Wait for the foie gras at the end.
Last night, I dreamt I was on-scene for a website that simulates everyday background noise to help a listener’s creativity.
photo by ToastielL
I sat towards one end of an open-air set of a coffee shop. About eight actors of varying ages acted out their roles in ordering coffee and other items while engaging in small talk. They gave their lines realistically, constantly in motion as they walked around the faux shop. I thought they were just going through a cycle of repeating each other’s lines, but they differed towards the end. They gradually left the set one by one, very noisily.
I could see across and to the left another set where a recording was going on at the same time. I cannot remember if it was a coffee shop, but it seemed to me that their voices would be picked up at a low volume for this coffee shop production, which would add to the atmosphere of ambient noise.
After the recording was over, the writer rested his elbows on the border of the far end of the shop, glasses on his brow. He leaned forward and let his forearms dangle, looking defeated. He spoke across the set to the producer, who was standing to the left of me. He asked, “Bad, eh?” referring to his writing.
The producer assured him he had done a good job. The writer seemed to be the typical sort involved in such productions—he mainly saw what frustrated him, not how well everything had worked.
After they left, I walked up to the interior corner of the set, near where the writer had been standing. I saw how realistic the fake brick and the arch for the entrance looked, and I wondered at my naïveté in thinking that the recordings were done in a real coffee shop.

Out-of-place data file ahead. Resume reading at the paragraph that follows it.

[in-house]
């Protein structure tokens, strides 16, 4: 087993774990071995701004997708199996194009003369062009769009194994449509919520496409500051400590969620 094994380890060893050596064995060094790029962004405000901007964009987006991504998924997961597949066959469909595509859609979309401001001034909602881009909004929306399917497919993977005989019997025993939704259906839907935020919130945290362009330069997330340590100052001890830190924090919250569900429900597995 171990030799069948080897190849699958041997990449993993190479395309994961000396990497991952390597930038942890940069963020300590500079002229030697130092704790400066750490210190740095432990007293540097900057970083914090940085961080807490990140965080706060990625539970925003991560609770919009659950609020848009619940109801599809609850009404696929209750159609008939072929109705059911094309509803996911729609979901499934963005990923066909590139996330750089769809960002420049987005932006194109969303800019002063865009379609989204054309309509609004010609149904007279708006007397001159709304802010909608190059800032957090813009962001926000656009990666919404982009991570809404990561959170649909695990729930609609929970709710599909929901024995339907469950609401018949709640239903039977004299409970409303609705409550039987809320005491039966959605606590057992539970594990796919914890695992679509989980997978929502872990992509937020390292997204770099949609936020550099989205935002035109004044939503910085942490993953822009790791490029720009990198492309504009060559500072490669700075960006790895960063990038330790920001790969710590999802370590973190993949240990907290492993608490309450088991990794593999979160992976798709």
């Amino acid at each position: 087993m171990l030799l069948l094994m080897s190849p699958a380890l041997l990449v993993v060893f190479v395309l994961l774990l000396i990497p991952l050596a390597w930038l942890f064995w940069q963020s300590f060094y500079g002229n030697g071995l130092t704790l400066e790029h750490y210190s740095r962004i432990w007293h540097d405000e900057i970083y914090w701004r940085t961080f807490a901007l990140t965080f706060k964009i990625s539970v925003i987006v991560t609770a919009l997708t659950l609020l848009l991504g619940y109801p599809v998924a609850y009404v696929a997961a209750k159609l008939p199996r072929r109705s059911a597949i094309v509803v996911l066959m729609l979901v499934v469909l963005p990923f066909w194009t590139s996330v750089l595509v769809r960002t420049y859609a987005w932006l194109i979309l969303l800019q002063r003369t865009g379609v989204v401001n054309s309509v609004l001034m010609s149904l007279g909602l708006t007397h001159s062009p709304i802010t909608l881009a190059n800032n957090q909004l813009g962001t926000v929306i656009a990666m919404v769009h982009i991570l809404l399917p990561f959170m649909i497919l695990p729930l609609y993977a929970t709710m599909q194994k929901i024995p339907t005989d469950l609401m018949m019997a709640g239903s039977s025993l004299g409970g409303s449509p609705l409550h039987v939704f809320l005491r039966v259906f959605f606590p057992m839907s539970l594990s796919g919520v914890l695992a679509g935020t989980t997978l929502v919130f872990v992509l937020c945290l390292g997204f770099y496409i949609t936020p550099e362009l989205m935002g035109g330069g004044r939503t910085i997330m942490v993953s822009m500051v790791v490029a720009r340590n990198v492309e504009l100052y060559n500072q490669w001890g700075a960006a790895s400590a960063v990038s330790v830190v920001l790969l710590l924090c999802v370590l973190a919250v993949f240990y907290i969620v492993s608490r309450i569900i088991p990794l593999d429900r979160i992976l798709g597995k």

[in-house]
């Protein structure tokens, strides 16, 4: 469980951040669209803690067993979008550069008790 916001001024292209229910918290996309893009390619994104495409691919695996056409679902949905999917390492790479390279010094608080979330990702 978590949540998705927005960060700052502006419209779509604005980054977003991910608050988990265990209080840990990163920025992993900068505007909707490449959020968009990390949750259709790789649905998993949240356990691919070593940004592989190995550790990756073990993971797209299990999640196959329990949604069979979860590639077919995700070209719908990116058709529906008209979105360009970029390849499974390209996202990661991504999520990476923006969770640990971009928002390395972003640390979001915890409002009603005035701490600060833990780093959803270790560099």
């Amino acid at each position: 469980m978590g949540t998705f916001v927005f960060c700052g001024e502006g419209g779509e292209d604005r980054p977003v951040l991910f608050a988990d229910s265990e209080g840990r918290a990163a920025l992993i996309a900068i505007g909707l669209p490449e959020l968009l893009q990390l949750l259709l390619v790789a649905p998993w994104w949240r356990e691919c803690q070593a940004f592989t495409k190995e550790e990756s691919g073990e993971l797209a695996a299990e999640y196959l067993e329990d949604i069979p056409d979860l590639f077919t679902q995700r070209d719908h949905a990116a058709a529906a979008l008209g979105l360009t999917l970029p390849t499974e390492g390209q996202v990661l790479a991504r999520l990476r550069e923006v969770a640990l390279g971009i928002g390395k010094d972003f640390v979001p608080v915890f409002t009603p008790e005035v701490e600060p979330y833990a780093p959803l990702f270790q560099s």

I exited the set and saw to my left a number of sets for dinner parties. One of them was about to start production with a large family dinner party of perhaps ten people in a dining room, including adults and children, all in the stereotypical pose of holding their eating utensils upright in their hands.
This was a much more elaborate production. One person at the near end of the set announced he would call room service. (This made no sense, since it was in a home’s dining room.) He called up and ordered a dinner. At the end, he grabbed a pot and struck it against a surface to make a couple of clacking sounds, I think to hurry up service. Just beyond the far end of the set, I saw a man take a large stick and make clacking sounds at the same time, since that would be picked up by the mike more easily.
That done, a couple of chefs, complete with white chef’s hats, began preparing the dinner. They were also beyond the far end of the set, and a couple of them picked up a pair of immense geese. They squeezed the geese, making them vomit steaming foie gras into stainless steel pots.
photo of a Mulard Duck by Atlasroutier
My alarm clock went off, and the dream ended.
(For my Harry Potter dream, click here.)